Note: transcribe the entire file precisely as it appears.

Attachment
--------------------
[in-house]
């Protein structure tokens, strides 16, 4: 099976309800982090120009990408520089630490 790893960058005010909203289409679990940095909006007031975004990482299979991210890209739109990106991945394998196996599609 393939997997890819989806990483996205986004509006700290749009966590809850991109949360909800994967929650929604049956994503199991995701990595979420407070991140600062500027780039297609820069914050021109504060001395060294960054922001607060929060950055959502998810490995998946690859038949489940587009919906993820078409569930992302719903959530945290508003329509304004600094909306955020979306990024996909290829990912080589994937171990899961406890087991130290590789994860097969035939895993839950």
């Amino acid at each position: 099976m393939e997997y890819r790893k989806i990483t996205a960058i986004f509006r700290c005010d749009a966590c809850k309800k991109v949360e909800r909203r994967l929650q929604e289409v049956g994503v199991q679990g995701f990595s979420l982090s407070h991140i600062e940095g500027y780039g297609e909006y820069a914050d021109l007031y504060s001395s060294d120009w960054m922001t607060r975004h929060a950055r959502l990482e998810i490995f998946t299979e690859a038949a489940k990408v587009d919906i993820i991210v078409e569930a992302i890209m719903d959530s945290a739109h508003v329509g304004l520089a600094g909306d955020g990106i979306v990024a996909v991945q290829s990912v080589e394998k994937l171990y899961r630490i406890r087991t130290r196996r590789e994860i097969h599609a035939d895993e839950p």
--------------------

[in-house]
């Protein structure tokens, strides 16, 4: 099976309800982090120009990408520089630490 790893960058005010909203289409679990940095909006007031975004990482299979991210890209739109990106991945394998196996599609 393939997997890819989806990483996205986004509006700290749009966590809850991109949360909800994967929650929604049956994503199991995701990595979420407070991140600062500027780039297609820069914050021109504060001395060294960054922001607060929060950055959502998810490995998946690859038949489940587009919906993820078409569930992302719903959530945290508003329509304004600094909306955020979306990024996909290829990912080589994937171990899961406890087991130290590789994860097969035939895993839950």
């Amino acid at each position: 099976m393939e997997y890819r790893k989806i990483t996205a960058i986004f509006r700290c005010d749009a966590c809850k309800k991109v949360e909800r909203r994967l929650q929604e289409v049956g994503v199991q679990g995701f990595s979420l982090s407070h991140i600062e940095g500027y780039g297609e909006y820069a914050d021109l007031y504060s001395s060294d120009w960054m922001t607060r975004h929060a950055r959502l990482e998810i490995f998946t299979e690859a038949a489940k990408v587009d919906i993820i991210v078409e569930a992302i890209m719903d959530s945290a739109h508003v329509g304004l520089a600094g909306d955020g990106i979306v990024a996909v991945q290829s990912v080589e394998k994937l171990y899961r630490i406890r087991t130290r196996r590789e994860i097969h599609a035939d895993e839950p």